[dns-operations] [Ext] Re: Denying Whois DB by GeoIP

Doug Barton dougb at dougbarton.email
Mon Jun 12 05:36:42 UTC 2017

On 06/11/2017 03:36 PM, Leo Vegoda wrote:
> Doug Barton wrote:
> [...]
>> You might also consider the decades of research that has
>> gone into demonstrating that spammers don't bother
>> harvesting e-mail address from whois data.
> Adding to all the anecdata, the only research I am aware of on this topic
> concluded that spammer do harvest e-mail addresses from whois records:
> https://www.icann.org/resources/pages/sac-023-2012-02-25-en
> Maybe things have changed since 2007. But I doubt it.

You don't think things have changed in 10 years? On the Internet?

As John and I have both pointed out, there are so many other 
easier/cheaper ways for spammers to get e-mail addresses *now* that bulk 
searching of whois is not profitable for them.

I also question the SSAC's results given that according to them they 
received 0 solicitations for services related to the registration of the 
name itself. There's also a lack of reporting on when the spam was 
received. Was there a big flow up front, then it tailed off? Did it 
build up speed over time? That kind of information would be very 
valuable because it would give insight into how the addresses were being 
distributed. It might also help explain the stark difference between 
their results and the FTC's (who reported that there were 0 spam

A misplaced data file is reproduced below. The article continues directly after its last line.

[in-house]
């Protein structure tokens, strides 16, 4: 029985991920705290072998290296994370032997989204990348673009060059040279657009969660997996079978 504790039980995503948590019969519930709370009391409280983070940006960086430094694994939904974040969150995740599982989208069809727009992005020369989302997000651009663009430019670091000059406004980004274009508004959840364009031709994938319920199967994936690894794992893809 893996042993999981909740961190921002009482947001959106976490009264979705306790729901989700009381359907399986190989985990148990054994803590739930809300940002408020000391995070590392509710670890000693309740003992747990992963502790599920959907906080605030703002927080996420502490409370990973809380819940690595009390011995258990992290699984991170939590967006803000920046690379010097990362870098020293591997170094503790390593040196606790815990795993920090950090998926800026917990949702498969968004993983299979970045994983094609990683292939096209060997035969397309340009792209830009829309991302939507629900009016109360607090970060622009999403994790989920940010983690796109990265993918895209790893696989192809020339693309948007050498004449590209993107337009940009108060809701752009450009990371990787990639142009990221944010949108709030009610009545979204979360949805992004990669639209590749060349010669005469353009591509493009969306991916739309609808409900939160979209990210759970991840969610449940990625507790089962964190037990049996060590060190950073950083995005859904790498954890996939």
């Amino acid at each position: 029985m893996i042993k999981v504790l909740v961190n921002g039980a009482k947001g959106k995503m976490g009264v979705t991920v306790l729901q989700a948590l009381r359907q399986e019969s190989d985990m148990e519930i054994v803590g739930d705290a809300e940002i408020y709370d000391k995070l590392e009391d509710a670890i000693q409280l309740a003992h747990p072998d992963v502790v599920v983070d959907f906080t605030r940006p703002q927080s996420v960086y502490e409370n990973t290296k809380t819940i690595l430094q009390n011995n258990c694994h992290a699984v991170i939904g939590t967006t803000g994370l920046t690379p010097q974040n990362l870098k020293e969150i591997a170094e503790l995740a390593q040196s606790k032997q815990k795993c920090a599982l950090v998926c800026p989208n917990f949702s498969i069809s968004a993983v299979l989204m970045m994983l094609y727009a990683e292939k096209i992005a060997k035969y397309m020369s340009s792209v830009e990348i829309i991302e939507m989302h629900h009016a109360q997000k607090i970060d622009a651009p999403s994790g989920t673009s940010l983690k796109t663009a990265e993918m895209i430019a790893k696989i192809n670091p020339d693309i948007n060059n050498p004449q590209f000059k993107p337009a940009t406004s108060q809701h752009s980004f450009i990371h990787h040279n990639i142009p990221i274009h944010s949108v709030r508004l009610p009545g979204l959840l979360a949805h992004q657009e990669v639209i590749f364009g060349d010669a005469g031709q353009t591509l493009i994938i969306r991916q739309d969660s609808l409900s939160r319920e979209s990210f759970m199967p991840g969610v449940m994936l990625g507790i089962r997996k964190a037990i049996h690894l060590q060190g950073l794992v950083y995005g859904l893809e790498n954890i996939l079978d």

messages received to their custom whois addresses over their 6 week 
study period).

The study is also flawed because they did not use enough different TLDs 
that have different patterns of disclosing data. They used one thin gTLD 
registry (COM), two thick gTLDs (INFO and ORG); and DE, which does not 
display the registrant or admin contact data on port 43 (but does 
display tech and billing contacts, and most commonly the tech contact is 
the same as the registrant/admin). It appears (although I did not see it 
specified one way or the other) that they used the same address for all 
of the contacts for a given domain. That would also have been an 
interesting thing to diversify and compare the results.

That said, I do find it interesting that SSAC's study showed the 
anti-spam effectiveness of privacy registrations and reasonable 
restrictions on data access.

It would be a productive use of time for this study to be repeated, 
particularly given the ongoing discussion of which bits of whois data 
should appear where.


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